Q: What can I expect from The Creator’s Kitchen events and website?
A: Opportunity to share and learn both in person and online, a lot of enthusiasm, encouragement, and experiences from a wide variety of people. The founders are Christians who stand on His principles as best they can. We all have been uniquely created, so how each individual seeks better health and wellness and how we get there will be unique.
We will provide a WIDE variety of recipes, resources, and references, offer our time and website to gather and share information. (Please see disclaimer for further explanation.)
Q: What is all the fuss about gluten?
A: Bottom line, gluten is like glue for the gut. Gluten is the gummy of gooey dough, whether it bothers you or not, it’s a protein that can be hard to digest, fluid absorbing, and hard. Gluten can be harder on digestion and nutrient absorption than other proteins, especially when other issues exist in the body. So, why not take it out and give your gut a break? For additional information about gluten, follow these links: http://whatisgluten.net/ http://wellnessmama.com/3486/do-you-have-a-wheat-belly-interview-with-dr-davis/
Q: What is a “raw food”?
A: Raw food is food that is uncooked and not treated. Raw includes not only fruits and vegetables but also nuts, seeds, raw meats and fish. When it comes to raw/organic fruits and vegetables, many are known to have positive health benefits because they are rich in antioxidants, including vitamins C and E, beta carotene, nutrients, enzymes, and minerals, making foods easier to digest. Other benefits are an increase in energy and feeling younger (thanks to antioxidants).
A raw food diet may lack in protein and when considering adding protein such as raw meats, fish, and dairy (i.e.- eggs, unpasteurized dairy), there are concerns because there is the risk of contamination from parasites.
The beauty of raw/organic foods when it comes to fruits, vegetables, nuts, and seeds: Ecclesiastes 3:1-2 reminds us, “There is a time for everything, and a season for every activity under the heavens…a time to plant and a time to uproot.” The experience from the team at The Creator’s Kitchen, is if we buy local raw/organic fruits and vegetables, whatever is being harvested during the season we are in is going to be fresher and tastier. Not to mention we are supporting our local farmers.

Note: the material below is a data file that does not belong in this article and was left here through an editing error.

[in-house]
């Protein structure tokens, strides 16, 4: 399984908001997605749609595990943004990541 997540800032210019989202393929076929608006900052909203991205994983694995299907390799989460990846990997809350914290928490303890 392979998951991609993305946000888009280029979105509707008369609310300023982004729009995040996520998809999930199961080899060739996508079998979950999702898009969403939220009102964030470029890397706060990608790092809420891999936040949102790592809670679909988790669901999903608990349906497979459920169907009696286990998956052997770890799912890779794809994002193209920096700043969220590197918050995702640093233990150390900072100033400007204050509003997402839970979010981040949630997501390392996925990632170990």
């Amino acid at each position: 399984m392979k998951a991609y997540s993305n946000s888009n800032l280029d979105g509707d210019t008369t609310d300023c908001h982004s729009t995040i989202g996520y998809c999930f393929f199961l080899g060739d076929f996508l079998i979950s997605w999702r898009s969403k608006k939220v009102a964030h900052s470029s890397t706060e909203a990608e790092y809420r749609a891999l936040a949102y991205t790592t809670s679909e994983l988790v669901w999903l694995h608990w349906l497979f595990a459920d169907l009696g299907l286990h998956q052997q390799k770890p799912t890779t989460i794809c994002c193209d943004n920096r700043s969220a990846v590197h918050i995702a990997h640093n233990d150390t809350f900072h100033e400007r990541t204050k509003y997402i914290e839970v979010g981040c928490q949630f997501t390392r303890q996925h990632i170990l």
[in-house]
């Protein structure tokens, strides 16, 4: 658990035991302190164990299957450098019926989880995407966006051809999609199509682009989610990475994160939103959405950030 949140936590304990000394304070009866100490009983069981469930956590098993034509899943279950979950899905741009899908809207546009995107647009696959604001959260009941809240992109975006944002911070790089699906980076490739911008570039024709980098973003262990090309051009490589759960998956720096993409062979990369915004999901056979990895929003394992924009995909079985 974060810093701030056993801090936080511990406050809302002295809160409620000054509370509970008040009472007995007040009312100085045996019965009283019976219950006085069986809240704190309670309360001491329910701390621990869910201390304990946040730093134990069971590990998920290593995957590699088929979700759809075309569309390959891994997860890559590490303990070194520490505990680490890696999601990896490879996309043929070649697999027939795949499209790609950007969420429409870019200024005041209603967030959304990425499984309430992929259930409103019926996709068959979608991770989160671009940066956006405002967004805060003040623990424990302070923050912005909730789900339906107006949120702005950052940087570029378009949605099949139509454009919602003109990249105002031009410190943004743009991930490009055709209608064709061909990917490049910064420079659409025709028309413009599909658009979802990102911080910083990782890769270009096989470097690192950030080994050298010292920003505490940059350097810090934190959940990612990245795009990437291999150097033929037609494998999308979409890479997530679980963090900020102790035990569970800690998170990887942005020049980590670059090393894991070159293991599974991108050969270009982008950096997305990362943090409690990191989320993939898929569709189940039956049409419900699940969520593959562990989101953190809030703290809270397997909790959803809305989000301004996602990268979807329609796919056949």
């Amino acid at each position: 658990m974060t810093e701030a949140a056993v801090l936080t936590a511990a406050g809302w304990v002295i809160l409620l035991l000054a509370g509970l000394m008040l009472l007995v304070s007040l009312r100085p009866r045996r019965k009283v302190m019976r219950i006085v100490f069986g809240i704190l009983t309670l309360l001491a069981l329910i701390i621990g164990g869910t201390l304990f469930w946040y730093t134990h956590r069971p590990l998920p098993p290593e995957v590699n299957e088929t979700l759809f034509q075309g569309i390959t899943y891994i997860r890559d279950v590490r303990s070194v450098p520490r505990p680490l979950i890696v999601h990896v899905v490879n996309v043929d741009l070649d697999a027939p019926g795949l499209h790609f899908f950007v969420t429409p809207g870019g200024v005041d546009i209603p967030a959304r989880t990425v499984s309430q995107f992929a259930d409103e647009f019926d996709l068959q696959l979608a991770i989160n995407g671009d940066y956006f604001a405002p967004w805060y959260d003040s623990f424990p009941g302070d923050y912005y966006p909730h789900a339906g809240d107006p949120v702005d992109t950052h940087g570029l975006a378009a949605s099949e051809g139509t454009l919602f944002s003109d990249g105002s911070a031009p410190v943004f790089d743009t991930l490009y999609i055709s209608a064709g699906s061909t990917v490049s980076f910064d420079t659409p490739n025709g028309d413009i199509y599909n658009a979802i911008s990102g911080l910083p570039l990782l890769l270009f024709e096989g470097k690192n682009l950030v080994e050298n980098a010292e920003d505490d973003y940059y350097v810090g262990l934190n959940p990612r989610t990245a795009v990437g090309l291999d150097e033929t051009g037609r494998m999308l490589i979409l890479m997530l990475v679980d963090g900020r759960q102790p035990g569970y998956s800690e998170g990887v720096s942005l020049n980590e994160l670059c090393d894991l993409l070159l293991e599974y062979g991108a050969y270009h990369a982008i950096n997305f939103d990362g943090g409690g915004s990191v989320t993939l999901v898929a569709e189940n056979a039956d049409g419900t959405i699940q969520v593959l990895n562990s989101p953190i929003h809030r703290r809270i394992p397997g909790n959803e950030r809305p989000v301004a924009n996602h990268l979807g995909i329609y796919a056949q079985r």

Q: What is “Natural”?
A: The term “natural” might lead you to think that a product is free of chemical additives. However, this may not be the case. The Food and Drug Administration’s (FDA) definition of “Natural” suggests natural foods are processed without preservatives or additives, but may have been grown with the use of pesticides or other conventional methods. The FDA regulates the term “natural” only as it applies to added color, synthetic substances and flavors. However, the term can include free-range and hormone-free, and it can mean that a product contains no synthetic ingredients or color additives. Check the label of products to ensure the ingredients.
Q: What is “Organic”?
A: To the team at the Creator’s Kitchen, we think of “organic” as the way our Creator made it. In some cases it might also be thought of as, “raw.” Going back to Genesis 2:7 “And the Lord God formed man of the dust of the ground…”. Can you get anymore “organic” or “raw” than the dust of the ground? In biblical times there were no additives, pesticides, synthetic substances or added flavors. It’s just how our Creator intended it.
Q: There is various labeling for “organic” products.
A: 100% Organic – The product is made with %100 organic ingredients and may be labeled with the seal, “USDA Organic.” These are according to guidelines established by the United States Department of Agriculture’s (USDA), Natural Organic Program (NOP).
Organic – These products contain 95-99% organic ingredients according to weight. They may also display the seal, “USDA Organic” but the few ingredients not available organically have been approved by the NOP. Organic products containing 70-94% organic ingredients will not bear the USDA Organic seal.
If you shop at a local farmers’ market, they may not be 70-100% organic. If you want to know what you are going home with, ask the vendor.
Q: How is a vegetarian different from a vegan?
A: There are various level of for the term, “vegetarian.” Typically a vegetarian is a person who does not eat meat, poultry, fish, or seafood. Whereas a “semi-vegetarian” is one who possibly eats dairy products, eggs, chicken and fish. However, they may not consume animal flesh.
Then we have our largest group of vegetarians, the “ovo-lacto-vegetarian”. They refrain from eating meat, poultry fish and seafood. However, they do consume eggs and dairy products. Similarly there is the “lacto-vegetarian” does “not” consume dairy products.
As for a “vegan”, they are vegetarians that also do not eat any animal products or by-products. Some may also resist honey and yeast. Further, they may not wear clothing made from animal products.